It’s a failure of both imagination and design, and a blight on anyone born with the name Adam.

 

Mini Superleggera concept

The clever folks at Mini just about got away with the five-door version of their classic car, which was also unveiled at Paris, even if it was hilarious trying to watch full-sized humans trying to clamber in and out of its pocket-square-sized rear seats.

What it didn’t get away with was the Superleggera concept, which has been spied before but truly cast a pall over the whole Mini stand here.

Look at it from front on and it’s kind of stylish, a bit daring even, and definitely something different for this brand, which usually just cuts the same sausage different ways, and in different diameters.

But wander around to the back and it all goes horribly, tragically wrong.

For a start there’s that weird central fin down the boot, which looks like it’s been borrowed off a Klingon’s forehead, and then there’s the stylistic woefulness of the Union Jack tail lights.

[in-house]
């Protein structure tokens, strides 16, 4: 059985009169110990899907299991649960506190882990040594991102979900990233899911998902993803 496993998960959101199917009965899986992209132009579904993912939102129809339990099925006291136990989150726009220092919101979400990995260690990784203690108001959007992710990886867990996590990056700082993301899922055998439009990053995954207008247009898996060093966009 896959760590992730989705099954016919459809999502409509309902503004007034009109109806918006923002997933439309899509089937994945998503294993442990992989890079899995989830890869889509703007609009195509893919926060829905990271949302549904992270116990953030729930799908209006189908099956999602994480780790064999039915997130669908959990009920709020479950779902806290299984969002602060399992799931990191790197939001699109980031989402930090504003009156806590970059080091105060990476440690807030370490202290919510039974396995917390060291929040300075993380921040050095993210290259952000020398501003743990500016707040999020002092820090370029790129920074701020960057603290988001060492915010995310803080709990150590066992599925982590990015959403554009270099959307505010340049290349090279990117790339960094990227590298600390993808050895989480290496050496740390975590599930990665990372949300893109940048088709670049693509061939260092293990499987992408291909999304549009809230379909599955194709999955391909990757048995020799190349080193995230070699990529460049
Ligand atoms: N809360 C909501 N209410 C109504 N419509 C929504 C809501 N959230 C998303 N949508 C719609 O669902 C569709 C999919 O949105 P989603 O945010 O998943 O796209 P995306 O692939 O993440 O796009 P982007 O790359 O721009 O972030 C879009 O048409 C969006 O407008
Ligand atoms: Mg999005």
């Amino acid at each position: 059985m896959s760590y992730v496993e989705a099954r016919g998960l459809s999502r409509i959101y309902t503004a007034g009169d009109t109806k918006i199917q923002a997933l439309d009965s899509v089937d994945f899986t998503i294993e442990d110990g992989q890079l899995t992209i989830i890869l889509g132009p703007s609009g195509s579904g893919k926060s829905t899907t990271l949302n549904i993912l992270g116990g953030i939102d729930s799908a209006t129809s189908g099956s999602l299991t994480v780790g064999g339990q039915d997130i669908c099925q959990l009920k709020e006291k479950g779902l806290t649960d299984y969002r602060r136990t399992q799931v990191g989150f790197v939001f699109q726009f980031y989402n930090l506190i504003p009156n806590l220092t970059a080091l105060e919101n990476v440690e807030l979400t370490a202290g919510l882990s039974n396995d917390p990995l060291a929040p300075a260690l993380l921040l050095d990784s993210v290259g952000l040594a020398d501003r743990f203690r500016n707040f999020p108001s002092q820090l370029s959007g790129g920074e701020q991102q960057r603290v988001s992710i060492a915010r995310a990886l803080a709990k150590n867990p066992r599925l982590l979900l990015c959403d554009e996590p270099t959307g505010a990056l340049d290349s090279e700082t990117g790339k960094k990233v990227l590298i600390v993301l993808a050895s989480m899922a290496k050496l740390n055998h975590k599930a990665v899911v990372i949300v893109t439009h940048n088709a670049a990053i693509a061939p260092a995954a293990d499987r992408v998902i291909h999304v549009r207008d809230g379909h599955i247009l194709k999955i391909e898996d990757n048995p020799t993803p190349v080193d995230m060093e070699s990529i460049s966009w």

Yes, it’s only a concept and such tomfoolery won’t make it to production if they do build it, which is apparently being seriously considered, but overall the design just doesn’t hang together.

Not just a Mini fail, a rather large one.

 

PODIUM WINNERS

 

Tres bien! Mercedes-AMG GT

In pictures, and in its spec list, you can instantly see what Benz is trying to do with the new AMG GT coupe.

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Amg is taking the fight to Porsche and its venerable 911, and sure, it looks nice enough - but has it really got the sizzle, the proportions, the muscularity to take on such a proud beast?

And then you see it in the lurid metallic flesh, as we did here in Paris, and it fairly makes your heart come to a stop.

Thrusting and nose heavy and SLS-lite from front on, it cuts a bold figure and has a strong chin, nose and jawline, but as your eyes wander around its flaring hindquarters to the rear it’s hard not to be blown away.

Jaguar’s F-Type has the best back end of any car, possibly in history, but the GT deserves to be mentioned in the same breath. It just looks … right. And tough.

Yes, if you examine it from the rear three quarter there are even touches of 911 about it, but if you’re going to fight someone, it’s always worth weakening their guard with a bit of flattery first.

If it’s half as good to drive as it looks - and the AMG badges suggest it should be - the GT will be one hell of a car.

 

Audi TTS Roadster and TT Sportback Concept

It’s too hard to split the new TT S Roadster and the surprisingly lovely TT Sportback concept, so let’s just give Audi one gong for the both of them.